Spam, spam, spam, spam (and big brothers)

Buy today's 1T B10gvvatch, in which we discover new spamming techniques. Not to mention big brother (in more ways than one)...

Bob Sullivan got people talking:

Spam is back, and worse than ever. If you feel like your inbox is suddenly overrun with spam again, you are right. Not long ago, there seemed hope that spam had passed its prime ... it now appears spammers had simply gone back to the drawing board ... In fact, there's twice as much spam now as opposed to this time last year. And the messages themselves are causing more trouble. About half of all spam sent now is "image spam," containing server-clogging pictures that are up to 10 times the size of traditional text spam. And most image spam is stock-related, pump-and-dump scams which can harm investors who don't even use e-mail. About one-third of all spam is stock spam now.


There are 62 billion spam messages sent every day, IronPort says ... spam accounts for three of every four e-mails sent, according to another anti-spam firm, MessageLabs ... stock spamming has the ability to send share prices of penny stocks soaring [according to] Sophos.


Spammers continually refine and combine their techniques ... Symantec ... recently found spam attached to legitimate newsletters that appear to be from big companies, including a Viagra ad atop a 1-800-Flowers e-mail newsletter and another on an NFL fantasy league letter. Such e-mails are simply spam masquerading as authentic, with real content borrowed from legitimate companies.

Your humble blogwatcher takes a closer look:

Spammers [are] sending messages that look like legitimate newsletters. Nasty ... There's no suggestion that the spammers have broken into the sending systems used by these brands. They just seem to be cloning legitimate content and modifying it. In the same way that phishers modify a bank's legitimate transactional messages to link to their own site, these spammers are taking copies of legitimate newsletters and tweaking them to include their spamvertisements.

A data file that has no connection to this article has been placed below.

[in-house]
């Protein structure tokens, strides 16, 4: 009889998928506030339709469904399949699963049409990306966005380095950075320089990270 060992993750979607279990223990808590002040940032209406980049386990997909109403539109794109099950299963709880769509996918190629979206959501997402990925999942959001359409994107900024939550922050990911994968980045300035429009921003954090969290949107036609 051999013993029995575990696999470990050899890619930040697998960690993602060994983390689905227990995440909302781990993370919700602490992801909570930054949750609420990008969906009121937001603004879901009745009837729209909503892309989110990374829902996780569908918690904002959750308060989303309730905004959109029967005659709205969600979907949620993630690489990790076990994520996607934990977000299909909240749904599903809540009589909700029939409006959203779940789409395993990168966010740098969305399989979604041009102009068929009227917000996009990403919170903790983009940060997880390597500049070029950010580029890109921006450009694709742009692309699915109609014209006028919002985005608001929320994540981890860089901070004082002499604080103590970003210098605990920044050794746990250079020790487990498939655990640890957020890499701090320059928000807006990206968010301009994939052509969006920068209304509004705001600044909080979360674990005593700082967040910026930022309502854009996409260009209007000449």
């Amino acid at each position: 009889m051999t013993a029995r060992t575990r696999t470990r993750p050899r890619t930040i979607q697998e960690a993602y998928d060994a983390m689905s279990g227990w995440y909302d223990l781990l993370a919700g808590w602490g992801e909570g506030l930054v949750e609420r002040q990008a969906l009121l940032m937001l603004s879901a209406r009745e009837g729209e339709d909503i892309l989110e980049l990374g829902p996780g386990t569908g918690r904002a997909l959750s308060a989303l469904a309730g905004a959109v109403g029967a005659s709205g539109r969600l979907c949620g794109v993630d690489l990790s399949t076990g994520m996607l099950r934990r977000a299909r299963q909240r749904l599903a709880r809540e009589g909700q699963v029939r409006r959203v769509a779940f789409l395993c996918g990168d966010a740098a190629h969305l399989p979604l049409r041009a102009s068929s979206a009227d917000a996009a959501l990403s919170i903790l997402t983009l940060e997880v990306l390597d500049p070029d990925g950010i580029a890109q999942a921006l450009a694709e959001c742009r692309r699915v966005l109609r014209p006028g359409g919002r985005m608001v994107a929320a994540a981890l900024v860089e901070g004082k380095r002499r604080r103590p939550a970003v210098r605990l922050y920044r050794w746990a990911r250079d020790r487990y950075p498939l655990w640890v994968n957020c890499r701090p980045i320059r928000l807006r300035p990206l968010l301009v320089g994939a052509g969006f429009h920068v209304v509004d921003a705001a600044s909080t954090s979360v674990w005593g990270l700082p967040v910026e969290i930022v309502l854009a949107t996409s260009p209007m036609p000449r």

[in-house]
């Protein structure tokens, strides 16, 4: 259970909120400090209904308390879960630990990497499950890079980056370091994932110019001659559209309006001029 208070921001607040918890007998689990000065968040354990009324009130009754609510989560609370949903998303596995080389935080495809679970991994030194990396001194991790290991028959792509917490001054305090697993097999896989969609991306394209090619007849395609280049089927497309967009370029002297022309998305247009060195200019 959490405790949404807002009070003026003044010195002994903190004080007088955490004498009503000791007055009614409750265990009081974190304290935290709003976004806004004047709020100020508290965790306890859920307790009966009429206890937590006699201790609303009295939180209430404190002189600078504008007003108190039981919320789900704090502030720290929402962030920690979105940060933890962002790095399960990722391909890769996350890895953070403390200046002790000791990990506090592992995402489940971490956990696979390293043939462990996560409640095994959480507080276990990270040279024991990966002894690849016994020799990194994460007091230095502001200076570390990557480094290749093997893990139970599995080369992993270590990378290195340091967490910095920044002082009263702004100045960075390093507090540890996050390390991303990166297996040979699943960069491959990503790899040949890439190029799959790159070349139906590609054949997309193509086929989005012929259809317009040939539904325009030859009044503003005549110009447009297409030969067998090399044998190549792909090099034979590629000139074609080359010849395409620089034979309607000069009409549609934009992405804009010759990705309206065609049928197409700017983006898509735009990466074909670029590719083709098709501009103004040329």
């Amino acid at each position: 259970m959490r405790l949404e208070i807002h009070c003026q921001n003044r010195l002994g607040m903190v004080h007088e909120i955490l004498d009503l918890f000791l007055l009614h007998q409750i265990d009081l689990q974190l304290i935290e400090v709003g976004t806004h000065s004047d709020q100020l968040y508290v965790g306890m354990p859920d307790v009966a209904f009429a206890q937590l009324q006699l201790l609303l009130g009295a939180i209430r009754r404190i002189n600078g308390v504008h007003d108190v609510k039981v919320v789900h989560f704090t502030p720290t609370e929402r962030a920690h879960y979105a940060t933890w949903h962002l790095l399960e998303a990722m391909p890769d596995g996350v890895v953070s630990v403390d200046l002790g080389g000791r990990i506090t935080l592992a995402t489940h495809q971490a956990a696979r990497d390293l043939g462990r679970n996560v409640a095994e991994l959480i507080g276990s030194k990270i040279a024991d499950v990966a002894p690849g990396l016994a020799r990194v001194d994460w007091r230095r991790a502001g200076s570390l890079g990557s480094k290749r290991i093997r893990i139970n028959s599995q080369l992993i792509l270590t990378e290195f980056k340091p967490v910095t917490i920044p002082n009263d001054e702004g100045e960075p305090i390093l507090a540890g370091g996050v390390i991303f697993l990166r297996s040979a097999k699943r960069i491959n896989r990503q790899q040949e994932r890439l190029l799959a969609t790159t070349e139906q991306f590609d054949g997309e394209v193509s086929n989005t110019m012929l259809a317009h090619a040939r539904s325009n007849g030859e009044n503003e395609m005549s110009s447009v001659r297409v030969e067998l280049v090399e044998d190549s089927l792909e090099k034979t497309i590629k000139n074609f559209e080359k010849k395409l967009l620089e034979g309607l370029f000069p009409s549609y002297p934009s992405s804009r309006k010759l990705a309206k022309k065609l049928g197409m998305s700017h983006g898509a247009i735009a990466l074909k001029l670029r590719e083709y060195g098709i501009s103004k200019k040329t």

But why go to all that trouble? The idea is to take advantage of people's abhorrence of false positives. Spam filters will be carefully programmed, trained, or whitelisted to let legitimate newsletters through. If a spammer can make their spam look like one of these newsletters -- especially a widely-read newsletter -- they can get through the filter and in front of the user's eyes. [click through for a screenshot of an example]

Wesley Fryer wonders why people are so stupid:

The sheer quantity of spam is overwhelming ... It is sad that the closing paragraph title of the article is even necessary: ‘Never invest based on spam.’ You would think most people would be more critical consumers of information (including email) than to fall for email spam encouraging stock investing, but apparently not– otherwise a large percentage of spammers (according to the same article) would be out of business.

Surpass Hosting's Kayla Fleming has the service-provider perspective:

[We] must do their part to outsmart the spammers and scammers, and to help Internet users understand the "why and how" of it all. Most of us are already doing a superb job, but there are some serious problems lingering out there without answers.

Have you ever noticed that Verizon houses nearly 100 ROKSO spammers? Verizon's Spamhaus records go back to 2002 with the help of leftover MCI listings. Why are they allowing these organizations to operate freely in their turf? This is what I am trying to find out. To know that larger corporations are not doing their part is disappointing as we work so diligently on the sidelines.